Sulphur-emissions rules for shipping will worsen global warming

DP WORLD LONDON GATEWAY, a container terminal on the Thames estuary, is Britain’s fastest-growing port. The borough of Thurrock, where the port is situated, has the country’s third-worst levels of air pollution, in part because of fumes spewed out by ships in the port. Upriver, in London, the International Maritime Organisation (IMO), the United Nations agency for shipping, began a meeting on October 22nd aimed at taking action against air pollution. But new rules to make ships cleaner will impose crippling costs on the industry while worsening global warming.

The IMO will cut emissions of sulphur either by reducing its content in marine fuel from 3.5% to 0.5% from 2020 or by requiring ships to remove it from exhaust fumes. Sulphur from ships causes acid rain and air pollution, which contributes to between 212,000 and 595,000 premature deaths a year and 14m cases of childhood asthma, according to research published in Nature Communications in February.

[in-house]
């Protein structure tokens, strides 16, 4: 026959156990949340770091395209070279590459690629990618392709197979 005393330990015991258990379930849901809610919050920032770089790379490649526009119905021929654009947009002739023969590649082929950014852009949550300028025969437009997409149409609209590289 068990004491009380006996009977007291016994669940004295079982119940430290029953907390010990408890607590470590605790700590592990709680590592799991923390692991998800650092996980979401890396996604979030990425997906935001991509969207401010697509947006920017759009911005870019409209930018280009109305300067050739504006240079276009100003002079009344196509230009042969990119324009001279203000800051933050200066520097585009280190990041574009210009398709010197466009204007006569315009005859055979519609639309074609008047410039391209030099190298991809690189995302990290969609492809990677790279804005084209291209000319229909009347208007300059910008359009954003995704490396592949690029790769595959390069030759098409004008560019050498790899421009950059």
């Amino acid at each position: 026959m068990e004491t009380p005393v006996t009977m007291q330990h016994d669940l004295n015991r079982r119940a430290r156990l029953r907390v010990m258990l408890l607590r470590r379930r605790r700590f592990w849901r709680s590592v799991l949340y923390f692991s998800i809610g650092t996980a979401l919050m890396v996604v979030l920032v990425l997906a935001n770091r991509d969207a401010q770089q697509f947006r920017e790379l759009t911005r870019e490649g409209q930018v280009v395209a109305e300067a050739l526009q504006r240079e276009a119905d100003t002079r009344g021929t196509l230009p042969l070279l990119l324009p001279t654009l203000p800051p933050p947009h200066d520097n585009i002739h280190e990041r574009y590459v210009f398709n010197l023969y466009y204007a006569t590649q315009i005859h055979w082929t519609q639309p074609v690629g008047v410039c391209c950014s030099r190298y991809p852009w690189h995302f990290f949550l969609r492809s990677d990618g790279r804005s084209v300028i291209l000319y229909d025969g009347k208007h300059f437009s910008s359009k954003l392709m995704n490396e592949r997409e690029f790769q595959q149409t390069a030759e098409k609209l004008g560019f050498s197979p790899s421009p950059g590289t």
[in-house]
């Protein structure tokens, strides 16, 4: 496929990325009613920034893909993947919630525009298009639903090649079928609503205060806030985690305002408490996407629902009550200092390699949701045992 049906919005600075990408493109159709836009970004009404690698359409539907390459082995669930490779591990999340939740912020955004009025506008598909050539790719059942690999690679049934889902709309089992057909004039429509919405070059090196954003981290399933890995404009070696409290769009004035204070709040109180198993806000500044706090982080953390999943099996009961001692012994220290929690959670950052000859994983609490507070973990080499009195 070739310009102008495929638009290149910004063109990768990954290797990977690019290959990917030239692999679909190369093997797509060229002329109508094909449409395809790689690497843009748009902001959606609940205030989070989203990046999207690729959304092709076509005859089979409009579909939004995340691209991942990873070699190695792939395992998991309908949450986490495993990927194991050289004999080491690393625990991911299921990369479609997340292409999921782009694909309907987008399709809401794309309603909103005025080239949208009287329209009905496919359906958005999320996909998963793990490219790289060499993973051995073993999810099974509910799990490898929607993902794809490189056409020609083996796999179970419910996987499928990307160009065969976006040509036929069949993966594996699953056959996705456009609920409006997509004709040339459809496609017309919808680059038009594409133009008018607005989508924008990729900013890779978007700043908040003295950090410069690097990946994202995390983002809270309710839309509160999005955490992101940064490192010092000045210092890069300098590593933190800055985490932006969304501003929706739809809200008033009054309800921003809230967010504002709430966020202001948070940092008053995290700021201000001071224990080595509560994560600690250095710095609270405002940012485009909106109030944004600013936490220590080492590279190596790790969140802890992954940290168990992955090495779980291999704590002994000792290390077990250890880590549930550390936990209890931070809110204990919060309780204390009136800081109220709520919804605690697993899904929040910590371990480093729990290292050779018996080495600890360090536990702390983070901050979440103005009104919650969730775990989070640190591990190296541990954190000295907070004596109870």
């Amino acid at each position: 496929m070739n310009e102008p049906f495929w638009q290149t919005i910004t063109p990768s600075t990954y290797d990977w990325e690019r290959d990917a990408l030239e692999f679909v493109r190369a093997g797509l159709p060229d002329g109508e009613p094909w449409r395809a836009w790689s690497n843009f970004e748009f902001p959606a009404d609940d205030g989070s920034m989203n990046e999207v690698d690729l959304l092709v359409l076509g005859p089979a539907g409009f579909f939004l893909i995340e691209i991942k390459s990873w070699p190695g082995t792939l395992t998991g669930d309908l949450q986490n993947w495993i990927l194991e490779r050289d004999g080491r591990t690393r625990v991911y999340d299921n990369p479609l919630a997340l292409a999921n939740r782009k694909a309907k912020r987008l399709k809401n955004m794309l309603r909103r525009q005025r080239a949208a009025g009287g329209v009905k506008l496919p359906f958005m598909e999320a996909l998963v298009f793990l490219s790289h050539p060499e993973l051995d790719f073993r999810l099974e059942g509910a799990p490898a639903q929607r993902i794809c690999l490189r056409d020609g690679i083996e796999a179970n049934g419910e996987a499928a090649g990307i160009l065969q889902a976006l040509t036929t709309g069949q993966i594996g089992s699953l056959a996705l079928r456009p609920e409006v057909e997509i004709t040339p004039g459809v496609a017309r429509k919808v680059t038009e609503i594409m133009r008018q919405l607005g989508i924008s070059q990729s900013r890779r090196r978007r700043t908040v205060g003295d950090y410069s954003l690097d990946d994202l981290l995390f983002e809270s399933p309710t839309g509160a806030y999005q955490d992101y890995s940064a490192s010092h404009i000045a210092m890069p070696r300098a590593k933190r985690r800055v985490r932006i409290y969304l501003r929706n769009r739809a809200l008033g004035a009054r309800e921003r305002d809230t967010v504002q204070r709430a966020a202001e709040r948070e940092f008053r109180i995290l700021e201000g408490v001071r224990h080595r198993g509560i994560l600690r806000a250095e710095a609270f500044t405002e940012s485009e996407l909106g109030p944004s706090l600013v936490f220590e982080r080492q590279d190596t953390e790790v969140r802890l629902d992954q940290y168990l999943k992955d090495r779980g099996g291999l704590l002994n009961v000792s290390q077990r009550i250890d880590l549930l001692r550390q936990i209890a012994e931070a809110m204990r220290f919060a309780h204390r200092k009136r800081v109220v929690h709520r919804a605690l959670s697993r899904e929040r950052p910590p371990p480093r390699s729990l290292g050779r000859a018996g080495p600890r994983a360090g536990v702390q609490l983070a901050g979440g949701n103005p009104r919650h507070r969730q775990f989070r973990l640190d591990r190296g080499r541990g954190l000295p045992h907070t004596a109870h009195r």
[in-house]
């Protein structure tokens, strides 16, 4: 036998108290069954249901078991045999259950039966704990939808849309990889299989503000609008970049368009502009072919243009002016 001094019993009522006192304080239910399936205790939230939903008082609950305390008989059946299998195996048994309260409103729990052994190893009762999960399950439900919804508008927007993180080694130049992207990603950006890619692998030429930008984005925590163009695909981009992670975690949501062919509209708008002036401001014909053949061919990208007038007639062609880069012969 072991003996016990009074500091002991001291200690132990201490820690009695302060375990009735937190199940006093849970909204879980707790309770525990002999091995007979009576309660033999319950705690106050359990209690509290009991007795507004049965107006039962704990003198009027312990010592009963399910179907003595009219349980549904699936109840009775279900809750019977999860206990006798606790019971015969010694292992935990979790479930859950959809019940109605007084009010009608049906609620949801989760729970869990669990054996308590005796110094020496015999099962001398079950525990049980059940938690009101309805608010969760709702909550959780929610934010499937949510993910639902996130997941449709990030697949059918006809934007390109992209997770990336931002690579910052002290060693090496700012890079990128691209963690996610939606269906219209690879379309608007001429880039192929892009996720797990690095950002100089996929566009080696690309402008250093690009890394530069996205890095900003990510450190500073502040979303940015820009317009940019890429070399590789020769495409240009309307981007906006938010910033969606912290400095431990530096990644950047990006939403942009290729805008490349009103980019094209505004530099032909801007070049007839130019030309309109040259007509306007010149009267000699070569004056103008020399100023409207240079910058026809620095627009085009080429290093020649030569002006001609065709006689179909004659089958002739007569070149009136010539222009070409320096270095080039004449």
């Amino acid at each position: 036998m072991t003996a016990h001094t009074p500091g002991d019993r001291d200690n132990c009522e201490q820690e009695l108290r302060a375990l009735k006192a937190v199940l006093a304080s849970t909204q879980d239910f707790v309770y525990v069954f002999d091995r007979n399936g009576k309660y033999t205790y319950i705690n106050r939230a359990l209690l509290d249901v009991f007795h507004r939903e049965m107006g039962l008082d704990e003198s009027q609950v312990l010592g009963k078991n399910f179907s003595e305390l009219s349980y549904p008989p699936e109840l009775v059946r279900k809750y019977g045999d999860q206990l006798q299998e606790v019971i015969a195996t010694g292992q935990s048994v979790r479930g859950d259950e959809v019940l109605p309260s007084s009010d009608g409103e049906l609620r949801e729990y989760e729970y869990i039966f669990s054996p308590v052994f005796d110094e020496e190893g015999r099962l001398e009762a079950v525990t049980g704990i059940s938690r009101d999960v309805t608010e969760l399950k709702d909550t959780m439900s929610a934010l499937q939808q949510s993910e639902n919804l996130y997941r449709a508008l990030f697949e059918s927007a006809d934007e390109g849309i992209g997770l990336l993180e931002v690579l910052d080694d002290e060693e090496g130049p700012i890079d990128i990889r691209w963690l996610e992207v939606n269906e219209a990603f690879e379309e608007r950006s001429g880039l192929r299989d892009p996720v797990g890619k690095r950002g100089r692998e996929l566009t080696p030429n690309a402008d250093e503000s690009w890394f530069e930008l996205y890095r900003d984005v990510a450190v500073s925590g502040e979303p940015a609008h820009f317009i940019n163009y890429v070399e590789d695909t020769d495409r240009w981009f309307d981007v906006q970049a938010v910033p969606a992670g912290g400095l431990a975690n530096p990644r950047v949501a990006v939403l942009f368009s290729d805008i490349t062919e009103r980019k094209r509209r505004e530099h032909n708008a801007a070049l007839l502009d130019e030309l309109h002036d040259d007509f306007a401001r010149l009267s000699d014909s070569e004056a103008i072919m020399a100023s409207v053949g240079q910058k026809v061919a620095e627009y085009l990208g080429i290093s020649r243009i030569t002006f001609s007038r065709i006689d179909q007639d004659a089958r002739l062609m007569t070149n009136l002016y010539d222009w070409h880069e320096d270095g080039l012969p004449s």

Shipowners can meet the rules by installing “scrubbers”, but these are expensive. Only around 2,000 of 90,000 commercial vessels on the world’s seas will have them by the deadline. And dealing with sulphur has other ill-effects, points out Paddy Rodgers of Euronav, an oil-tanker firm. The most popular system washes sulphur out of engine fumes...

via Business Feeds

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